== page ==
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VOL. 44 | NO. 38 | Friday, September 18, 2020

Loyal fans mark 60 years of ‘Andy Griffith Show’

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Jim Clark, left, with Andy Griffith, George "Goober" Lindsey and Ken Beck

-- Photograph Provided

With the 60th anniversary of “The Andy Griffith Show” approaching Oct. 3, I call your attention to Nashville’s strong connection with Mayberry.

There was, of course, Floyd Lawson’s desperate declaration when he feared exposure of his deceitful brags in letters to a female pen pal: “I’m going to Nashville!”

And the fact that the manicurist Ellen Brown (to whom, as Andy observed, nature had been “real, real, real good”) arrived in Mayberry on the Nashville bus.

What’s more, cast members Doug Dillard (the banjo-playing Darling boy) and George Lindsey (Goober) both became longtime Nashville residents.

But the most significant connection is that The Andy Griffith Show Rerun Watchers Club was founded by Jim Clark and three of his Phi Kappa Sigma brothers at Vanderbilt in the fall of 1979.

“It started out of our need to get dibs on the fraternity’s one TV before the ‘M*A*S*H’ fans claimed the TV rights,” Clark told me. “The two shows often came on at the same time.”

From that modest beginning, word of the club spread first on campus, then around Nashville, then to Middle Tennessee and beyond. Way beyond.

The club has grown to include 1,468 local chapters, including one in Saudi Arabia and one in Israel, all taking their names from characters or memorable lines from the show. The most recent is “You Were on a Date – You Weren’t Taking Medicine,” based in Piedmont, South Carolina.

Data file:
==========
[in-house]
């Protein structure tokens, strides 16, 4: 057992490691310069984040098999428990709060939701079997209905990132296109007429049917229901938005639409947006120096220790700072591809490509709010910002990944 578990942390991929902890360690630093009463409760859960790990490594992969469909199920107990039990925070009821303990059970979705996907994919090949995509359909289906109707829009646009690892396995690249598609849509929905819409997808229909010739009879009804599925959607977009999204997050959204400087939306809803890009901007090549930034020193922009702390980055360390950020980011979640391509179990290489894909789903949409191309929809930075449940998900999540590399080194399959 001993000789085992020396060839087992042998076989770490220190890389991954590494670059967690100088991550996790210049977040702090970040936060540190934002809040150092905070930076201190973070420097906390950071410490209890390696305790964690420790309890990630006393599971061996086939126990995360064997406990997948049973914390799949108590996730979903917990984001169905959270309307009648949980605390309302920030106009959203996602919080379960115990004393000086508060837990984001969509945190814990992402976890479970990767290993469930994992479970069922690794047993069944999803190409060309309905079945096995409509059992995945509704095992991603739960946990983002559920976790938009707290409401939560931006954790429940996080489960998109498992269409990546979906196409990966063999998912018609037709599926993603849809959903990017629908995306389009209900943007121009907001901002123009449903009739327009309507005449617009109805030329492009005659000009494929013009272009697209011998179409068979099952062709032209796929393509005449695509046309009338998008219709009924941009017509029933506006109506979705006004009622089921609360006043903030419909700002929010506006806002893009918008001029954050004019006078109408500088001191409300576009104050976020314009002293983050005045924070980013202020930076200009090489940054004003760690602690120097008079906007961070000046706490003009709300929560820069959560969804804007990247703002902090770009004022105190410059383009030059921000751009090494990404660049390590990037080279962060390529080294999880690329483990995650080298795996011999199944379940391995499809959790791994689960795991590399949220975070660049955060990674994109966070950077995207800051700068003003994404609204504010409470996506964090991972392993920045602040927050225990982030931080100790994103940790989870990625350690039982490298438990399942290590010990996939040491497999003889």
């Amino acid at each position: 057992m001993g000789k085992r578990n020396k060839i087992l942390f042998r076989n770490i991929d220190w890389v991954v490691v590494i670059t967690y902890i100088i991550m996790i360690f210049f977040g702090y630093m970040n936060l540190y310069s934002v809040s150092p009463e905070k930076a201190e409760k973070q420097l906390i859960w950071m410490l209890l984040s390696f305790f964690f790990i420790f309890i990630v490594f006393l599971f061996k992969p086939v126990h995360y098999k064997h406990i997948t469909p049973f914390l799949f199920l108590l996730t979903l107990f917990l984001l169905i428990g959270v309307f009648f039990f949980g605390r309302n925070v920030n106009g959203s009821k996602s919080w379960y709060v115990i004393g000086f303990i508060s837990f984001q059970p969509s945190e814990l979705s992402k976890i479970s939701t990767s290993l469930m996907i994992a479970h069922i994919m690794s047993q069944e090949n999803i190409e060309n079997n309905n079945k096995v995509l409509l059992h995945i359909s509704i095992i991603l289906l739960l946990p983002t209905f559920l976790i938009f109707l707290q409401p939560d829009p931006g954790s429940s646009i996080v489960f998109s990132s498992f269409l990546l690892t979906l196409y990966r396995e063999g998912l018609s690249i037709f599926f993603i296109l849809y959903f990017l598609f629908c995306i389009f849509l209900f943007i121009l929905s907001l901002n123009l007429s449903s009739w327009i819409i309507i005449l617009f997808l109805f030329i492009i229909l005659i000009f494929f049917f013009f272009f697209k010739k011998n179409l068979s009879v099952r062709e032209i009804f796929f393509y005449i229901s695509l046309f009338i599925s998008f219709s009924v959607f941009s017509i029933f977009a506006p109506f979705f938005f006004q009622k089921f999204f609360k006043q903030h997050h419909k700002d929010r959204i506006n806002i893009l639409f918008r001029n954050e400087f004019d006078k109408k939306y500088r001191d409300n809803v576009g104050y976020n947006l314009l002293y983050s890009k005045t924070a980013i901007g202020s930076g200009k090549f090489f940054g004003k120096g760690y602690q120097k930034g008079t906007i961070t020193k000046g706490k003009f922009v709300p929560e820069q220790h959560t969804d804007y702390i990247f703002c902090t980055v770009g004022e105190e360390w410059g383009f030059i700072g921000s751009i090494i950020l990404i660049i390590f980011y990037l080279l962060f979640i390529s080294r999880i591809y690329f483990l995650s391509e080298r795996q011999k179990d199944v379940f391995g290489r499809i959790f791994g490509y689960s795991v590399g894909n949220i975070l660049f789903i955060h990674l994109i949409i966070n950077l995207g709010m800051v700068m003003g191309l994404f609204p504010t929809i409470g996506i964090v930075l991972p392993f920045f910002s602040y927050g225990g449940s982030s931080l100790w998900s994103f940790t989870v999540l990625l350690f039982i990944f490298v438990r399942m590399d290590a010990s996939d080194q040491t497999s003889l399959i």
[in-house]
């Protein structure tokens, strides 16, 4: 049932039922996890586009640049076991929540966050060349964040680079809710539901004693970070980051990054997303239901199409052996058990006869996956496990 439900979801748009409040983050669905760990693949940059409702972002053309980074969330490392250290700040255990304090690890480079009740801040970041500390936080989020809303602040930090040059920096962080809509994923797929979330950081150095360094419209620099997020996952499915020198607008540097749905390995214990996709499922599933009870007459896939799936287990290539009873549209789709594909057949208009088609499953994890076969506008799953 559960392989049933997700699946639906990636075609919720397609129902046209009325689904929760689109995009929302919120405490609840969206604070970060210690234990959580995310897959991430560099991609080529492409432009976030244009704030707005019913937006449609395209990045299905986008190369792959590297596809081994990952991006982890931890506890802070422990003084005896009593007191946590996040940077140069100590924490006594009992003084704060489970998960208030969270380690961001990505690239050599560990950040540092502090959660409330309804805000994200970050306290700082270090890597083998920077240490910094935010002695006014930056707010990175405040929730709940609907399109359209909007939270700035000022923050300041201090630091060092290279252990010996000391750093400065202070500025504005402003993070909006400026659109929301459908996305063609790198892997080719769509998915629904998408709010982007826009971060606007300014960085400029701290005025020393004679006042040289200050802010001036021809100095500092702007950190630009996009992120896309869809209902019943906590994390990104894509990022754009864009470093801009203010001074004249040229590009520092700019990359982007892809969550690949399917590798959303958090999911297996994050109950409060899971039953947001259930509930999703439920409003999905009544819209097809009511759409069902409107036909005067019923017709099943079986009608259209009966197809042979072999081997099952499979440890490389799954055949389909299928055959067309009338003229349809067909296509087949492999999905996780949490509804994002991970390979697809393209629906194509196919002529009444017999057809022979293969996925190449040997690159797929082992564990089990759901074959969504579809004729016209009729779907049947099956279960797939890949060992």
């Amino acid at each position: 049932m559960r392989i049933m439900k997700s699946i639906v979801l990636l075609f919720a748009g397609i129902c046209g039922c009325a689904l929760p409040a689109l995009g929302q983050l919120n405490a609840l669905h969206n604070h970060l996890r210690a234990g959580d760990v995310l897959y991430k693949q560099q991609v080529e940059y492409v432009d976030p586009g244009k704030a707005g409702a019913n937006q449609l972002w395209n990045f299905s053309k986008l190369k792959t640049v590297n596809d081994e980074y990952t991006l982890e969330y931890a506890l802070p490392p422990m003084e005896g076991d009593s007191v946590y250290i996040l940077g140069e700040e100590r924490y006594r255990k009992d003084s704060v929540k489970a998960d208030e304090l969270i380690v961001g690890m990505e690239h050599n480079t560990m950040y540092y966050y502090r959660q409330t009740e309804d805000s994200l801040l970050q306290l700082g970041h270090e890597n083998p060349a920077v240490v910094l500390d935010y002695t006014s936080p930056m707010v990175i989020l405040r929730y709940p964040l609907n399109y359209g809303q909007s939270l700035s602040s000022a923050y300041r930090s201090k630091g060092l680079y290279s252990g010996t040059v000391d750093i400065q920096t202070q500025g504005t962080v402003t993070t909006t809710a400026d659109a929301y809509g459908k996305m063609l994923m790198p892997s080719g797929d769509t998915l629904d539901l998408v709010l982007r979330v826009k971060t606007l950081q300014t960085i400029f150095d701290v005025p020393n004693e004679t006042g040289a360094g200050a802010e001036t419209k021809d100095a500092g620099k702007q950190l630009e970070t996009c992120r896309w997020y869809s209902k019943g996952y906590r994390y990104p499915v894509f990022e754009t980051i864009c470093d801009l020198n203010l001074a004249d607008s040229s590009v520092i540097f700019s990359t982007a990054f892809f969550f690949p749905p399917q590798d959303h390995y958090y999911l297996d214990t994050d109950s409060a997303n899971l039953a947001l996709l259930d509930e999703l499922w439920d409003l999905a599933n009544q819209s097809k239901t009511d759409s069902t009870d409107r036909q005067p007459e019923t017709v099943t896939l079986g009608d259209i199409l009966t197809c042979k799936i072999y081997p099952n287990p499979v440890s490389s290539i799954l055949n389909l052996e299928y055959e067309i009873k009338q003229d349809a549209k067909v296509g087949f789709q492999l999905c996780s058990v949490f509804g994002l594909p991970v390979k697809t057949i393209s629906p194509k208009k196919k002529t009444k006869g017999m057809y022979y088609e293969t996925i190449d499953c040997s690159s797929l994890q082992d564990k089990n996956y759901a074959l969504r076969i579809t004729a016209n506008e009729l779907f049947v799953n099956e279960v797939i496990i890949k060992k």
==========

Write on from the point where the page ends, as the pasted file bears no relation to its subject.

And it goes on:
(Full disclosure: As a newspaper columnist in Jackson, Mississippi, I founded the Otis Campbell Chapter in 1983.)

Clark, of the original Andy Chapter, bears the title Presiding Goober.

“For the past few years, I’ve been trying to officially transition to Presiding Goober Emeritus,” he says. Partly, because he likes the additional absurdity of the title, but also to shift his activities into a slower, more Mayberry-like pace.

After all, as the visiting pastor Dr. Harrison Everett Breen exhorted in “The Sermon for Today,” what’s your hurry?

And, truth be told, over the years Clark has basically been the Keeper of the Flame for the show’s fans. In addition to his writing and editing of the club newsletter, The Bullet, and general curation of all things club related, he and the former Tennessean writer and editor Ken Beck have collaborated on a number of Mayberry-themed projects, including “The Andy Griffith Show Book,” an Andy Griffith Show calendar, “Aunt Bee’s Mayberry Cookbook,” “Goober in a Nutshell,” George Lindsey’s memoirs, which was co-written with Lindsey, and “Mayberry Memories – The Andy Griffith Show Photo Album.”

Clark also was the co-writer with Andy Griffith for his memoirs. They were reviewing the editor’s revisions to the manuscript when Griffith died in 2012.

“I don’t know whether the book will ever be published,” Clark says. “I hope so. Andy was an extraordinary storyteller.”